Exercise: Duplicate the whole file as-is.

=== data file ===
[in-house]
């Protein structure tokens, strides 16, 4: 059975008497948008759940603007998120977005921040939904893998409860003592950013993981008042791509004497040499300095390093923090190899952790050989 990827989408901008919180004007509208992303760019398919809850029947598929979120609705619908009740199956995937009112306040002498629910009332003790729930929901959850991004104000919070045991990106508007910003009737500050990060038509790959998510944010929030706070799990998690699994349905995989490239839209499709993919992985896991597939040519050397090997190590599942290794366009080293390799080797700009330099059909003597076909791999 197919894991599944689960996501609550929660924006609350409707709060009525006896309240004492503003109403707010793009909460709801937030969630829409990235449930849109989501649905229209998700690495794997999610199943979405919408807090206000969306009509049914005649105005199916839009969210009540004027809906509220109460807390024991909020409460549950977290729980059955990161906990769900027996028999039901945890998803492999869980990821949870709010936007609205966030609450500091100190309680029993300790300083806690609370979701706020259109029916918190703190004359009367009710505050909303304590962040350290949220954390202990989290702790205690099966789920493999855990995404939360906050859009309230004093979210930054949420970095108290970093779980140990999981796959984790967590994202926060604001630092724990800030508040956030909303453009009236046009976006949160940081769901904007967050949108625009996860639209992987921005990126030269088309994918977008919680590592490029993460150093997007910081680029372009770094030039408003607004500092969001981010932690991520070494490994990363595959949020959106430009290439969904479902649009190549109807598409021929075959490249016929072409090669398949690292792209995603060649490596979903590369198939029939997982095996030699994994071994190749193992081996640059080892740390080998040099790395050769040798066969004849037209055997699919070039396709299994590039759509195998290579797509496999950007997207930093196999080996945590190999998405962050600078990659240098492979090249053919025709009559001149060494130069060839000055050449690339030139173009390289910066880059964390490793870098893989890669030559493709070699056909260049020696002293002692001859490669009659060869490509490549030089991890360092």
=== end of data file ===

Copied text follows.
[in-house]
């Protein structure tokens, strides 16, 4: 059975008497948008759940603007998120977005921040939904893998409860003592950013993981008042791509004497040499300095390093923090190899952790050989 990827989408901008919180004007509208992303760019398919809850029947598929979120609705619908009740199956995937009112306040002498629910009332003790729930929901959850991004104000919070045991990106508007910003009737500050990060038509790959998510944010929030706070799990998690699994349905995989490239839209499709993919992985896991597939040519050397090997190590599942290794366009080293390799080797700009330099059909003597076909791999 197919894991599944689960996501609550929660924006609350409707709060009525006896309240004492503003109403707010793009909460709801937030969630829409990235449930849109989501649905229209998700690495794997999610199943979405919408807090206000969306009509049914005649105005199916839009969210009540004027809906509220109460807390024991909020409460549950977290729980059955990161906990769900027996028999039901945890998803492999869980990821949870709010936007609205966030609450500091100190309680029993300790300083806690609370979701706020259109029916918190703190004359009367009710505050909303304590962040350290949220954390202990989290702790205690099966789920493999855990995404939360906050859009309230004093979210930054949420970095108290970093779980140990999981796959984790967590994202926060604001630092724990800030508040956030909303453009009236046009976006949160940081769901904007967050949108625009996860639209992987921005990126030269088309994918977008919680590592490029993460150093997007910081680029372009770094030039408003607004500092969001981010932690991520070494490994990363595959949020959106430009290439969904479902649009190549109807598409021929075959490249016929072409090669398949690292792209995603060649490596979903590369198939029939997982095996030699994994071994190749193992081996640059080892740390080998040099790395050769040798066969004849037209055997699919070039396709299994590039759509195998290579797509496999950007997207930093196999080996945590190999998405962050600078990659240098492979090249053919025709009559001149060494130069060839000055050449690339030139173009390289910066880059964390490793870098893989890669030559493709070699056909260049020696002293002692001859490669009659060869490509490549030089991890360092």